I will do something similar to what is in the HALO project.
I am attempting to contact that project owner, although it looks like he is now in California (which is ironically closer to me than when he lived in Canada. We're big… we've got… HUGE TRACKS of LAND!!!)
I also have to give props to MrScienceMan on #highaltitude for indroducing me to his project.
APRS looks like it's an excellent way to go in the long run. For now though, I don't want to be limited by not being a Amateur Radio operator.
I've decided to use the following components for my first balloon payload.
Total weight so far: 215g
A good Canadian supplier of Balloons and parachutes!
With the Radio set to VOX (Transmit when talking), the GumStix can communicate without any PTT interface.
I won't know exactly how big a balloon I need until have the Payload built. If I can get everything built for under 250g, then I can get a cheaper balloon.
The electrical requirements are looking interesting. The GumStix seems to require 1mW of power when operating under a load. Three Energizer lithium batteries operating in series will give us 4.5V with over 9000mWh of life. I'm interested to see if it can sustain that with the cold temperatures. If it can, that's 9+ hours of life on three batteries!
I've enlisted a friend in Calgary to help me. I will be sending him the components and he will be launching and retrieving them for me.
I know this sounds like I'm stripping myself of the true joy of HAB: finding one's payload. Believe me though, that at these beginning stages there's a very REAL risk that that would not happen in my home province of British Columbia.
If it goes West: Ocean
If it goes North: You're hiking uncut brush past the first 10km
If it goes South: It's in the US and border chasing is not fun since there's an hour long line from 9-5 most days.
Your best option locally is to wait until the winds go East, and then you risk going into residential.
Calgary is a lot closer to vast areas of open, accessible land. The University there also has a HAB program.
He also has a small child who may want some Science-ing.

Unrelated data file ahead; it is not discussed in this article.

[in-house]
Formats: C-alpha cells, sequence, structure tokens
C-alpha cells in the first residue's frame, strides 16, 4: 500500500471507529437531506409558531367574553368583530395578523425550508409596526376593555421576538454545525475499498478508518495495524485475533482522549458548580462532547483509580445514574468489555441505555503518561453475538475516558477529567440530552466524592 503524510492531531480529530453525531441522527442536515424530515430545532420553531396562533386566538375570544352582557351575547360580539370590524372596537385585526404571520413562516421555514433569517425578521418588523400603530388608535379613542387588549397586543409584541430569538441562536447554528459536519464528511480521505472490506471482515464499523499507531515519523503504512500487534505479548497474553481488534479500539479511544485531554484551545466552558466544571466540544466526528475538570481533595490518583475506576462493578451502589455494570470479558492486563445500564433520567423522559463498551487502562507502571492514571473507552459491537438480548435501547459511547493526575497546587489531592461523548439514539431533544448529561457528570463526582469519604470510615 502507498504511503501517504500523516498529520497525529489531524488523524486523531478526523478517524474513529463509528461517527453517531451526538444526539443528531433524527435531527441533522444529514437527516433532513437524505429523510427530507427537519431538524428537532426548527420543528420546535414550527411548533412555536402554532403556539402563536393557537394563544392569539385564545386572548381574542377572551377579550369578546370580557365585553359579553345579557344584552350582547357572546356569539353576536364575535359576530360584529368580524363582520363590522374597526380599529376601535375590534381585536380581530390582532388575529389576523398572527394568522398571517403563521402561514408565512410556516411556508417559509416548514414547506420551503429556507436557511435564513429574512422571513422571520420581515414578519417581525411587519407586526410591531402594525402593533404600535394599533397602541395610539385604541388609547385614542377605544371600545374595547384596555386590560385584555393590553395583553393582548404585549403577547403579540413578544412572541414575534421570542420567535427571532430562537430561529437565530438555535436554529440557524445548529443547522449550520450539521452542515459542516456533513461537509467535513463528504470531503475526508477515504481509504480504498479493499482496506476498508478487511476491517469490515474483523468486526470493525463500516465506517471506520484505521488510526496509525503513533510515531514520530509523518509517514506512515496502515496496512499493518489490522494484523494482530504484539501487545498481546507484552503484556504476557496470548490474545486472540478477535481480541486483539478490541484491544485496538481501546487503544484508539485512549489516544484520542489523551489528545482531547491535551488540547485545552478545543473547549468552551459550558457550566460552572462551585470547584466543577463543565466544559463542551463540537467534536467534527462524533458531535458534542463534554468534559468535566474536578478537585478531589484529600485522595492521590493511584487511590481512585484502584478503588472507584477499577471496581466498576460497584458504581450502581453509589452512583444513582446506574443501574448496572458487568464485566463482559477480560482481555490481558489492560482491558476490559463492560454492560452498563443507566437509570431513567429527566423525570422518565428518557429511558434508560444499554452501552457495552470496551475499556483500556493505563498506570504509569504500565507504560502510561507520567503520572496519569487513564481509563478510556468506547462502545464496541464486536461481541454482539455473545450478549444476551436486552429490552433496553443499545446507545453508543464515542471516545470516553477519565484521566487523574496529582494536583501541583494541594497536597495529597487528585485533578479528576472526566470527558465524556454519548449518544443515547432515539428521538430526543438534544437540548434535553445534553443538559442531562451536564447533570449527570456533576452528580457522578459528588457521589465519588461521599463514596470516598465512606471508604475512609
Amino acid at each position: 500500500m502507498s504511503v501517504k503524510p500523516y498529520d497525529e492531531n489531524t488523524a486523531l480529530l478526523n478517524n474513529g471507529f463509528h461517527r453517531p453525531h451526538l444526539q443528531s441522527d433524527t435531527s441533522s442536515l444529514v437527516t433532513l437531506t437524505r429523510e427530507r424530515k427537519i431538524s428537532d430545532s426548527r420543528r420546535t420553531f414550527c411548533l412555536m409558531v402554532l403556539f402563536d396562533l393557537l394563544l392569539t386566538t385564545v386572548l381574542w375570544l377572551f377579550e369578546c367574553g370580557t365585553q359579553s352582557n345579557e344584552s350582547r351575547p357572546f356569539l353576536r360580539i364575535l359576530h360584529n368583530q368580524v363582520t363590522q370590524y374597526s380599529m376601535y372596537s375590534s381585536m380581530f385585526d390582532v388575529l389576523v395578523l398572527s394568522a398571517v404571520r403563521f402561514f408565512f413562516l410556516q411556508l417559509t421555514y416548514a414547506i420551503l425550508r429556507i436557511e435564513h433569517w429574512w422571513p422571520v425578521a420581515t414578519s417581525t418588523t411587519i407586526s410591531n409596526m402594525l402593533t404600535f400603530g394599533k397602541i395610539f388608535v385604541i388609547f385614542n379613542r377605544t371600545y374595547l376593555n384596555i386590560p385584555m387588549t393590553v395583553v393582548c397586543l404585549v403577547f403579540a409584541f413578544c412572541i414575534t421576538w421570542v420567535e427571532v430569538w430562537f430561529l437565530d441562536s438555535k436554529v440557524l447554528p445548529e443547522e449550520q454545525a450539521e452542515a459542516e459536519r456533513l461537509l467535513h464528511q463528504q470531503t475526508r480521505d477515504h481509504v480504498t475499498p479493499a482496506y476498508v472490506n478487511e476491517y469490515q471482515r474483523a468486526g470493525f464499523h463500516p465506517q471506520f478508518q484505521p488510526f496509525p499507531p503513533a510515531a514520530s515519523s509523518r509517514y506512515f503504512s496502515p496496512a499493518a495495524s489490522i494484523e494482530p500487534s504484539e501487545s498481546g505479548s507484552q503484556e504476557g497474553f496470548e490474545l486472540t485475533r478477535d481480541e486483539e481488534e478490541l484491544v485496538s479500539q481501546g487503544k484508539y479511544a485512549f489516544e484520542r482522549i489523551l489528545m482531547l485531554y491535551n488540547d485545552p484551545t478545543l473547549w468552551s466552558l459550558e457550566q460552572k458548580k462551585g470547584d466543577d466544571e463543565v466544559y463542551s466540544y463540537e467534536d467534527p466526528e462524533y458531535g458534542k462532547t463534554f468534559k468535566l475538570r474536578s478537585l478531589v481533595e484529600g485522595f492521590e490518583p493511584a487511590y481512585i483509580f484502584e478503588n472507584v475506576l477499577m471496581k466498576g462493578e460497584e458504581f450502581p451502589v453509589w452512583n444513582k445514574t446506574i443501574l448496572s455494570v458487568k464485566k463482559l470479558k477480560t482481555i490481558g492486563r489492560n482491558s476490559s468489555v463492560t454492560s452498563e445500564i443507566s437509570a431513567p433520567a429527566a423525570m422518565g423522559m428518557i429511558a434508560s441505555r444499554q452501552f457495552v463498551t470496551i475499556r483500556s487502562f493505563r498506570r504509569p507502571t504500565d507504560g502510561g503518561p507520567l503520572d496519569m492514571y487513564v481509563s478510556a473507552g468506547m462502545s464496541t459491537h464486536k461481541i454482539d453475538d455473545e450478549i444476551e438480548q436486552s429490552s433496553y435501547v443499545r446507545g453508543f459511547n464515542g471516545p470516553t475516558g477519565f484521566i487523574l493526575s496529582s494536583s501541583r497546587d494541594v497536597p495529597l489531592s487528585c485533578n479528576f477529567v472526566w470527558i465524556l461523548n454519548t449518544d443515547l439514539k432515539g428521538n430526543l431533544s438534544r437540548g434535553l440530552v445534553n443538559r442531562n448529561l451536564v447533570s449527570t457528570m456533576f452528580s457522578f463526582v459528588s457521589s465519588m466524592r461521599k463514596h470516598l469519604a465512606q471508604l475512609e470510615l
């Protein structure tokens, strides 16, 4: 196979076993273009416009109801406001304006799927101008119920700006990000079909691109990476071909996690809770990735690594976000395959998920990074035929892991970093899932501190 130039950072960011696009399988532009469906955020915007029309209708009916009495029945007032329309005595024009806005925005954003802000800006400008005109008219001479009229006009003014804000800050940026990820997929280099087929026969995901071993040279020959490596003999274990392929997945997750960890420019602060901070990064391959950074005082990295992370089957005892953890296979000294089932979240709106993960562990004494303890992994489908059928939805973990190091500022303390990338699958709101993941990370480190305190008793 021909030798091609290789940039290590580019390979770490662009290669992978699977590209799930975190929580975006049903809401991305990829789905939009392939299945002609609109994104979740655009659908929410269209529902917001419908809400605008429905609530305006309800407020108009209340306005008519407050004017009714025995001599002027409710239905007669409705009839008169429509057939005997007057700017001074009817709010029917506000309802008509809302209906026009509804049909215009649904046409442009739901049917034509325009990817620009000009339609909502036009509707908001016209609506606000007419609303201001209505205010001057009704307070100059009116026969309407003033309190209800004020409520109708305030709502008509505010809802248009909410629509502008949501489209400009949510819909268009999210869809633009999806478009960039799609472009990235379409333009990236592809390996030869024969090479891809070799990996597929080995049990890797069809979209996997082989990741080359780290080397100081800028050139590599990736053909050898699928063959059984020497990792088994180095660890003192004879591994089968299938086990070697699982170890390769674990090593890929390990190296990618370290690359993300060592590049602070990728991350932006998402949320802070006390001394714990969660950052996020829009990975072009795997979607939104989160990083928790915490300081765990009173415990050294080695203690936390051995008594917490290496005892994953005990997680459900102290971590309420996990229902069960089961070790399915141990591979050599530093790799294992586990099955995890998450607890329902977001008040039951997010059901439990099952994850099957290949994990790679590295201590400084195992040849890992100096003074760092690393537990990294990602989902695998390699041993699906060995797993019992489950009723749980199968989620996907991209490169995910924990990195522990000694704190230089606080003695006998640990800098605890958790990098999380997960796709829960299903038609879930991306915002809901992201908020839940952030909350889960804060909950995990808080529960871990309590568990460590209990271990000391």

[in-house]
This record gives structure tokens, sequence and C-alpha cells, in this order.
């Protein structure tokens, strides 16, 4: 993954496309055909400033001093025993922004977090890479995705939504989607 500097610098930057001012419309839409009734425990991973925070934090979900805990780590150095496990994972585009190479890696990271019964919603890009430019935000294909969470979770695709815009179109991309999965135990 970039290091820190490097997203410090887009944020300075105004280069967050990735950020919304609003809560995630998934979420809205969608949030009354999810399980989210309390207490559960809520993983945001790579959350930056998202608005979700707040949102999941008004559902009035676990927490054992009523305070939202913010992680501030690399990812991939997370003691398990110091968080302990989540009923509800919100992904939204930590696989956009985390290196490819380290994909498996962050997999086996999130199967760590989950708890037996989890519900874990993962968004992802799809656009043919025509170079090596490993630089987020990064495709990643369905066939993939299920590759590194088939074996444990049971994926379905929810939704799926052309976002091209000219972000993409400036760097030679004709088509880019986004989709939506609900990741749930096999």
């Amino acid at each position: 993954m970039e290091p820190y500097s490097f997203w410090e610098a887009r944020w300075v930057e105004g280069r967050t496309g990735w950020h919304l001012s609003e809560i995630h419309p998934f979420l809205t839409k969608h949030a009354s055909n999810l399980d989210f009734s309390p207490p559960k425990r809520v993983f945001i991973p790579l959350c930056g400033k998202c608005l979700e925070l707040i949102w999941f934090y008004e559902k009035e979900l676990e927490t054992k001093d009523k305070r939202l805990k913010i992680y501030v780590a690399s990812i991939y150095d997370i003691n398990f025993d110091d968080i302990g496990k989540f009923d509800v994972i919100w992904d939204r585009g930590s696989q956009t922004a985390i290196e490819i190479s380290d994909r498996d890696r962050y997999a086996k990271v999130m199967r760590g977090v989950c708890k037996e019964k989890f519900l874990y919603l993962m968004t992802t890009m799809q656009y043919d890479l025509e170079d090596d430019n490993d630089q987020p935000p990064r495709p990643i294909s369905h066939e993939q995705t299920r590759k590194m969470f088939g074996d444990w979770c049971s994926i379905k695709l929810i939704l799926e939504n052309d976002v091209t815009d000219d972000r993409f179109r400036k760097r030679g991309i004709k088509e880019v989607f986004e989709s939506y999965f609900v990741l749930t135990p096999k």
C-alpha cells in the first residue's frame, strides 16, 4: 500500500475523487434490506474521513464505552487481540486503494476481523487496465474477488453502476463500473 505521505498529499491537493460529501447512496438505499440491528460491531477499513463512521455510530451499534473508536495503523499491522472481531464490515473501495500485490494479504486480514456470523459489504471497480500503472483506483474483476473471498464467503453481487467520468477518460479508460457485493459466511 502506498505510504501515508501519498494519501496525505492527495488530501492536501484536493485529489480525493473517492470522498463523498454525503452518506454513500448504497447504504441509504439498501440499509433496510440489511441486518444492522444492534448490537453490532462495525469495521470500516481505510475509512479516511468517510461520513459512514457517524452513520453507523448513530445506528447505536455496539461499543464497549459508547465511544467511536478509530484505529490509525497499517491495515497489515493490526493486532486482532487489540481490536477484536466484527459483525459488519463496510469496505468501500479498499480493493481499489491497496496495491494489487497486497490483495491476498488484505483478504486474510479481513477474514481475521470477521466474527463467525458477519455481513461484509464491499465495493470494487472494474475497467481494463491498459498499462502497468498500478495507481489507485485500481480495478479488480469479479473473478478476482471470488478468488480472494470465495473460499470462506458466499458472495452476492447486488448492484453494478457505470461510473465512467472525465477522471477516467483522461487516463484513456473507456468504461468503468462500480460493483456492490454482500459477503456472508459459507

I've decided to simplify the payload of the balloon.
I've got some OpenBee 100mW transmitters, and a 7W booster. This thing should have some range!
The Bees have been paired, and I've got them on my own ad-hoc network.
All the Verdex has to do is pipe from /dev/ttyS2 to the USB device. I can do this with minicom using the following:
cat /dev/ttyS2 | `minicom -D /dev/ttyUSB0`
That will pipe the output directly to the USB device. Everything will transmit. It's received clearly in my test environment.
I'm sure I'll end up also putting a custom program in the middle of the pipe. There's no need to transmit that much data.
I'm also trying out integrating with GPSD. It has a convenient poll feature. For future reference, it listens on port 2947.
I figure I could even get so fancy as to use spare bandwidth to transmit images or telemetry.
I also added to the /etc/inittab so that I could log in wirelessly:
T0:2345:respawn:/sbin/getty -L ttyUSB0 115200 vt100
It's now September, 2013
I have managed to get more components working in tandem.
I now have the Gumstix booting and transmitting GPS data.
I'm working on writing a new send program, to minimize data sent. There are also a lot of xmit errors when you just pipe everything.
Here are some pics of the Gumstix running off of battery power.
I have a Battery pack made out of non-rechargeable batteries.
You can see a low-voltage meter on the rechargeable battery pack running the computer.
It's been going a few hours, and it's still going strong.
I have a better battery monitor coming, but this is encouraging as is.
I used an ESC from a model plane to get the 5V to power the Gumstix.
I had to hunt for the plugin adapter. I found one in a laptop multi-adapter kit. I didn't have to butcher the kit to get it working. I just took a power outlet plug from a Vonage adapter I had lying around to get it hooked up.
The cabling is too long right now, and I will rig something lighter up for flight, but for now this will do.
Currently the Gumstix + Transmitter + ESC + antennas + 8 AA battery pack is around 350g. Although the batteries are 125g of that, I think I should just consider this the base for my payload weight.
I might cut down the cables a little to save a few grams. The possibility of introducing error with crimping on new SMA ends is pretty hight though, so I may not.
Regardless, I will construct a little case for this so that it can be flown on my Bixler for in-air testing.